What is Intrinsic Motivation?
Intrinsic motivation refers to the stimulation that involves adopting or changing behavior for-personal satisfaction or fulfillment of a person. It drives an individual to perform an activity for his or her own sake rather than for the reason that a reward is involved. In other words, the incentive for a task, is performing the task itself. For example, when someone decides to eat ice cream, typically their intrinsic motivation is to enjoy the pleasure of eating the ice cream, they are not doing it for some external reward.
Intrinsic Motivation vs. Extrinsic Motivation
Intrinsic motivation is derived from a direct relationship between the person and the situation, or intangible factors. One example of intrinsic motivation is when someone writes poems for his or her personal reading pleasure. A person who sings and derives satisfaction out of it is relying on intrinsic motivation.
Intrinsic motivation is the opposite of extrinsic motivation, which drives someone to perform an activity because there’s a reward or to avoid punishment. An example of extrinsic motivation is when someone writes poems to sell it. An individual performs an activity to get something out of it.
Intrinsic Motivation in Organizations
In any organization, regardless of industry, intrinsic motivation is an important element to get maximum productivity from employees. Employers tend to look for potential candidates that have a strong sense of intrinsic motivation for the work they would perform. It can also help them achieve their goals for career growth and development. Here are some areas where intrinsic motivation can be beneficial for both the employees and employer:
In general, the more responsibilities an individual assumes in the workplace, the higher their salary becomes. When a person becomes a manager, he or she will receive higher compensation than their teammates or subordinates. However, some people do not accept a managerial position to earn more money.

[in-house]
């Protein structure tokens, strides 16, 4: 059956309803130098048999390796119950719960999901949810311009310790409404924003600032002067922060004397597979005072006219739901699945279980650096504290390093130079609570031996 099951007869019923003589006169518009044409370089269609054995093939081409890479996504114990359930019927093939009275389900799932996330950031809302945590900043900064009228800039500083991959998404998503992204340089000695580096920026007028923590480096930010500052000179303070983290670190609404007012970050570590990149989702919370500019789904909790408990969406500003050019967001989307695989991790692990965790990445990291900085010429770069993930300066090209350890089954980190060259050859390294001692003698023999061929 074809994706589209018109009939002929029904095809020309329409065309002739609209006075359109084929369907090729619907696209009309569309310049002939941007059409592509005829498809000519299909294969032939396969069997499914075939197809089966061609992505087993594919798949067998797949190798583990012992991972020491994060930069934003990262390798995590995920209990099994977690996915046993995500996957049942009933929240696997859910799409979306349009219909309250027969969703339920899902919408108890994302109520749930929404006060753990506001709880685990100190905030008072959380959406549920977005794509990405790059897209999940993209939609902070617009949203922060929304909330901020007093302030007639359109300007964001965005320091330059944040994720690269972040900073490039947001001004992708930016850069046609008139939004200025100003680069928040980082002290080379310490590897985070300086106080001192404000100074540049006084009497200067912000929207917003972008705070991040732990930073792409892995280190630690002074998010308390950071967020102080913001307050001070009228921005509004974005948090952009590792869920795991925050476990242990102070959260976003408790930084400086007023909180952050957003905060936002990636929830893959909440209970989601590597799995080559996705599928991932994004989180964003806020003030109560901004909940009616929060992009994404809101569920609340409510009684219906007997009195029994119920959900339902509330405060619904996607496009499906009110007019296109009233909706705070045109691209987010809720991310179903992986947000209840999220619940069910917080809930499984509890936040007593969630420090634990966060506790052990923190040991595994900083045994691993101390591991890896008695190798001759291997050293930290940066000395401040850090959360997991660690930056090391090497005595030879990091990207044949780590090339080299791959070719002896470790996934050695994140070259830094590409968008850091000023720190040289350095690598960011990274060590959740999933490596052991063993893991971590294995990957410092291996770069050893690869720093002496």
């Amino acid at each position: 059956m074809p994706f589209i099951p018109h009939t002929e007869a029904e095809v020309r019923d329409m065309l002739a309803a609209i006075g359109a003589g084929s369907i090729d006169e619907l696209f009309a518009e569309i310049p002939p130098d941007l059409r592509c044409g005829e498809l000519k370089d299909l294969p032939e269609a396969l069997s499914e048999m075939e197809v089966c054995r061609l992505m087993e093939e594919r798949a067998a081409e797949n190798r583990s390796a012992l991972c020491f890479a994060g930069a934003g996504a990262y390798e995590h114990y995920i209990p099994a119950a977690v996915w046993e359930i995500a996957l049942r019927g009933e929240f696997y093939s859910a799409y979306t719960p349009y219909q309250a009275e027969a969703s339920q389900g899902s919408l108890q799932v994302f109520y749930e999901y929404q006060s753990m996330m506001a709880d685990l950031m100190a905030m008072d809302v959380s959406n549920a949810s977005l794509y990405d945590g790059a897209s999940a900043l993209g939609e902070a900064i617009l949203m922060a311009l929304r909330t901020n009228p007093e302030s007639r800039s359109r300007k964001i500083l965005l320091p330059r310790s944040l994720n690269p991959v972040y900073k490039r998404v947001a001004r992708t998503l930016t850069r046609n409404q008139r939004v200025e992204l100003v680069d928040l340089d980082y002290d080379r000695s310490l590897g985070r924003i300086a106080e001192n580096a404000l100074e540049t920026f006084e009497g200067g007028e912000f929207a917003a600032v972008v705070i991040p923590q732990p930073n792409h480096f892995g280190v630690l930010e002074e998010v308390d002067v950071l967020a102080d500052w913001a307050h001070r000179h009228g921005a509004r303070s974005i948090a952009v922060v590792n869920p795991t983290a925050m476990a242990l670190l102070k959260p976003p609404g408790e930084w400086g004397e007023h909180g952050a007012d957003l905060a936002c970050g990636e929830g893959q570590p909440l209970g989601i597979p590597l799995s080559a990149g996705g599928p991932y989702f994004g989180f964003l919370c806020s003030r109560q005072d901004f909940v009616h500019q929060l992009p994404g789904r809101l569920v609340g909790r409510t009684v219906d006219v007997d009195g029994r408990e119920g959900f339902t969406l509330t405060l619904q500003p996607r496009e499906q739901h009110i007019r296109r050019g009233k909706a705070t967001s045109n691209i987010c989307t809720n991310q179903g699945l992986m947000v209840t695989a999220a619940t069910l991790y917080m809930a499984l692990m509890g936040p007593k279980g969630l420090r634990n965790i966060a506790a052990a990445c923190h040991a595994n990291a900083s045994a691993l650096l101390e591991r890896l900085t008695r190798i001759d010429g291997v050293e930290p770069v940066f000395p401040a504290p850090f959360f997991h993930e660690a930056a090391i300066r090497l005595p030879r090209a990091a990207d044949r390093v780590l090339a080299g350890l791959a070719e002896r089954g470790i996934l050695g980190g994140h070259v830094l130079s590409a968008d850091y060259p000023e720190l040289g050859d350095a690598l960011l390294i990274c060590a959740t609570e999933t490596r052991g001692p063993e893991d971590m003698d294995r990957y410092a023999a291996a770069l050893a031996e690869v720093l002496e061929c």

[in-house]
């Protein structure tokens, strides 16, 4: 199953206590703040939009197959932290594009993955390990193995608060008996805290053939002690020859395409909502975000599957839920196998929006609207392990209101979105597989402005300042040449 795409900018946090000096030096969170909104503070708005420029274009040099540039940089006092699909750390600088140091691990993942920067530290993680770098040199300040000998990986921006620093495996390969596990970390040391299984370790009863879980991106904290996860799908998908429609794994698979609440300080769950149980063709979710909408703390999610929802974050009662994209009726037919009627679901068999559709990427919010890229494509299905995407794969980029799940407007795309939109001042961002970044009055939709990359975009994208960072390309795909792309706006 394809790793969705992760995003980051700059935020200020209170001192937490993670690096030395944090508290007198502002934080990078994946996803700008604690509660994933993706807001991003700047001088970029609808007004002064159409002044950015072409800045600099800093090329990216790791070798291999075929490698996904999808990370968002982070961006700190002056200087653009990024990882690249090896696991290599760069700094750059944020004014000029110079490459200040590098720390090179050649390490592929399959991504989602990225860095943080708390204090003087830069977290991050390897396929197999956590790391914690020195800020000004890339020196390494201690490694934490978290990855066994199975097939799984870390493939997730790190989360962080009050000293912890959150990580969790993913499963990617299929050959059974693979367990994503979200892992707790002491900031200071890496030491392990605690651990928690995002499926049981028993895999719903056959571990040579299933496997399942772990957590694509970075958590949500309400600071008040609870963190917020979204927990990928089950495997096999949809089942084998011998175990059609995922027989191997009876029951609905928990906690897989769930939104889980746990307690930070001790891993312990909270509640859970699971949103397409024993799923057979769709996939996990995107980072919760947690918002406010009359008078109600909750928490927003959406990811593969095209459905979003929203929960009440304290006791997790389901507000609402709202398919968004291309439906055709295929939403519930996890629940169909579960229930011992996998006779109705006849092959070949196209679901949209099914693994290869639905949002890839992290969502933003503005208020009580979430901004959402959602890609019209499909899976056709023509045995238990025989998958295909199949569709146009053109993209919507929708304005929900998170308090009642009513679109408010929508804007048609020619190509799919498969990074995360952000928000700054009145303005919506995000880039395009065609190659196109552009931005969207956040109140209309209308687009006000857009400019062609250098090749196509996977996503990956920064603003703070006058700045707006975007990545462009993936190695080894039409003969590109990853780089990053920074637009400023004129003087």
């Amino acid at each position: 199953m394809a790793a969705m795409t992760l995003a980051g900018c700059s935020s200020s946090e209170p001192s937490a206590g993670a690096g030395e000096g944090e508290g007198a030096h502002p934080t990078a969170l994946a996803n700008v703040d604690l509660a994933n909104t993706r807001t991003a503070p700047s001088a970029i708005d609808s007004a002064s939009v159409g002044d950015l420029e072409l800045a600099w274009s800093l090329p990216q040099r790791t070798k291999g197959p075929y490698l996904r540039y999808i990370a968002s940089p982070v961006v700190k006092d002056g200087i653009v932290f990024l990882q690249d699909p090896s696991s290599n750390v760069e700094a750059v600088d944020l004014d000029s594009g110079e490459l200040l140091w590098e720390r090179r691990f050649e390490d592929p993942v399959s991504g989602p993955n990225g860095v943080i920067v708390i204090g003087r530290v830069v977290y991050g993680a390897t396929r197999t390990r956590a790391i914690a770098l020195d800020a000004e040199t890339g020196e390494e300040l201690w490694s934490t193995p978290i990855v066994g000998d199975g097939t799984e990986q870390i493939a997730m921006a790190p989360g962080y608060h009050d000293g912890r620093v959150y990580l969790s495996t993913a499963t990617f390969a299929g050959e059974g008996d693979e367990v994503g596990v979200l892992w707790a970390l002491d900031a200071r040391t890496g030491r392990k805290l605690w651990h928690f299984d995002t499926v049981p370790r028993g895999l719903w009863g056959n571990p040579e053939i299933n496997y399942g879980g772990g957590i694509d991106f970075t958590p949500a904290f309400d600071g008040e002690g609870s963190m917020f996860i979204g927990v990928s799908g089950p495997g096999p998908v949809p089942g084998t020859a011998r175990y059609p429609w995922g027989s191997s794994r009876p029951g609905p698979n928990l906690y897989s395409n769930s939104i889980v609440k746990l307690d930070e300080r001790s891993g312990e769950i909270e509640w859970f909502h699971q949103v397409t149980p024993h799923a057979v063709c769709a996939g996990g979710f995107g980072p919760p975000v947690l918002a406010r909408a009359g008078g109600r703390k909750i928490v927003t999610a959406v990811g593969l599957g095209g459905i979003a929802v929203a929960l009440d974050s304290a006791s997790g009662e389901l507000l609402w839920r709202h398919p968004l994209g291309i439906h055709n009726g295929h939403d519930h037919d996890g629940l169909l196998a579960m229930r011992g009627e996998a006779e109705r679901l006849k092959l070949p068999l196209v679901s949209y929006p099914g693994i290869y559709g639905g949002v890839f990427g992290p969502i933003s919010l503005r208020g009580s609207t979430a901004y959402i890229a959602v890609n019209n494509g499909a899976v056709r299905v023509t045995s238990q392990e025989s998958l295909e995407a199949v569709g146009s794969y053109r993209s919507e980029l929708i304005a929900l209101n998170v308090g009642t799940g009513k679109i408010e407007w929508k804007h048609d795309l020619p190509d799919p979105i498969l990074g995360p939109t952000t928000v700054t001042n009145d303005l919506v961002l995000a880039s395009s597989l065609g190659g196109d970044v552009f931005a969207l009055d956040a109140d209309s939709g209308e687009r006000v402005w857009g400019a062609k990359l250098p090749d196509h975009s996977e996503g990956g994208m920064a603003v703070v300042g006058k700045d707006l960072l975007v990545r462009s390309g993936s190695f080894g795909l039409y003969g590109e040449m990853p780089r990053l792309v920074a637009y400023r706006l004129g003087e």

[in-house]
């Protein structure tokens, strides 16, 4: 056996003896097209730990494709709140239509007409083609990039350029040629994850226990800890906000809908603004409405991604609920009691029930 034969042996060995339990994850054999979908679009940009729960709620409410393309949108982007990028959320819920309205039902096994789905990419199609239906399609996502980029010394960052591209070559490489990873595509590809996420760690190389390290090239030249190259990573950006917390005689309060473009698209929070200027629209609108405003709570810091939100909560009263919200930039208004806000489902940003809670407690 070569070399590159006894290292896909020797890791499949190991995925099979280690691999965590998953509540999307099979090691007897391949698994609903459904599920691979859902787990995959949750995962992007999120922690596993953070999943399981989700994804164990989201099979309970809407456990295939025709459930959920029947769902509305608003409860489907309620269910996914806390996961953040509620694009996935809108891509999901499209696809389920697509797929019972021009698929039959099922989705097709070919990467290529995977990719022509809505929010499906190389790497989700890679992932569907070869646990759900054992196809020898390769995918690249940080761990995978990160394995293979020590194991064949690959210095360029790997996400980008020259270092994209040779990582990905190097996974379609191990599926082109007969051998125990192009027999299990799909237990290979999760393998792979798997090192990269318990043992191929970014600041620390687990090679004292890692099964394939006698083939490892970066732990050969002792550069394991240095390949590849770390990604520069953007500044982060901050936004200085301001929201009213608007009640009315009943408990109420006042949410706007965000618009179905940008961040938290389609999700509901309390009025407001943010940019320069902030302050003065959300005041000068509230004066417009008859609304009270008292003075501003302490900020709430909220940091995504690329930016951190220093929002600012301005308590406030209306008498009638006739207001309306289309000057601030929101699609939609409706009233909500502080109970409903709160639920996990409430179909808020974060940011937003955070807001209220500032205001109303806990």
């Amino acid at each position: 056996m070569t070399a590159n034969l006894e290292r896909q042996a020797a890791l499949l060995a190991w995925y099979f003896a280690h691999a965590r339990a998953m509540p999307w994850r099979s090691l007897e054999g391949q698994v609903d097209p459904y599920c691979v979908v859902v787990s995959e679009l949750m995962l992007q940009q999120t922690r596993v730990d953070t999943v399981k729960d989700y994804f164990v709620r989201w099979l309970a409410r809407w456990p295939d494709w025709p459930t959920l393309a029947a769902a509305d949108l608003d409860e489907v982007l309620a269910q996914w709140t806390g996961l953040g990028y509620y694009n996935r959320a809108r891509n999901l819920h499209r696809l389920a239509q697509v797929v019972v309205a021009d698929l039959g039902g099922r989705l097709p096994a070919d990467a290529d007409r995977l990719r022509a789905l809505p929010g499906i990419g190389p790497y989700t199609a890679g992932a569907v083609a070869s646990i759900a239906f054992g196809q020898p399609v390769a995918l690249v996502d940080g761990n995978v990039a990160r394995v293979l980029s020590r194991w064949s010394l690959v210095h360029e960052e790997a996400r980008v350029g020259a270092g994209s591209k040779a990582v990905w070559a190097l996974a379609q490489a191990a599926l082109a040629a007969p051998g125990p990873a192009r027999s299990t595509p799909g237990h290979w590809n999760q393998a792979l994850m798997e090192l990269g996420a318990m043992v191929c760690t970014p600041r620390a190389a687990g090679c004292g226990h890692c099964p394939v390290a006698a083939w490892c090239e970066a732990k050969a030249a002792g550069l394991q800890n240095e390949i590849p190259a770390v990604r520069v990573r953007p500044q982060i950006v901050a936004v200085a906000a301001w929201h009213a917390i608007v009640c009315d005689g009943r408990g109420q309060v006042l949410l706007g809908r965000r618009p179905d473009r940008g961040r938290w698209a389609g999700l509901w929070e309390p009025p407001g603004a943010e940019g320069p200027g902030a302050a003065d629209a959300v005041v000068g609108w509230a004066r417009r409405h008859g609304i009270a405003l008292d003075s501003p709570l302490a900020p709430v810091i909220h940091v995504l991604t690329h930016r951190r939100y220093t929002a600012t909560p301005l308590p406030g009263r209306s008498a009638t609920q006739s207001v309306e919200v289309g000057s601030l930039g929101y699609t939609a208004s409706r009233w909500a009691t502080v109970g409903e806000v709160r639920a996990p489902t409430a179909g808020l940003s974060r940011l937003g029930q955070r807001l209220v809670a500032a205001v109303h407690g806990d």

Some employees possess the intrinsic motivation of assuming more responsibilities to inspire or encourage others to step up and eventually climb the corporate ladder. Added responsibility can also mean that you play a direct role in shaping the future of the organization.
Most, if not all, companies offer rewards and recognition programs that come with monetary prizes or paid vacation leaves. Who wouldn’t want to be recognized with cash or an out-of-town trip? However, some employees with strong intrinsic motivation are already contented with being considered as a valuable member of the organization instead of doing well to get extra money. They find a different sense of pride to know that they are being recognized for their hard work.
Another strong intrinsic motivation for some employees is the pursuit of knowledge. They want to learn more about their field and hone their skills. Companies can offer a range of training courses to take advantage of the motivation to enrich knowledge.
In many cases, you don’t need grand gestures or spend a lot to fuel the intrinsic motivation of employees and make them feel accomplished at the workplace. Many feel a sense of pride and accomplishment when helping other people without expecting anything in return. Even just saying “Thank you!” is more than enough for people with strong intrinsic motivation. In some cases the sense of fulfilment of completing a task is more than enough to take the challenge on.
CFI offers the Financial Modeling & Valuation Analyst (FMVA)™ certification program for those looking to take their careers to the next level. To keep learning and advancing your career, the following resources will be helpful: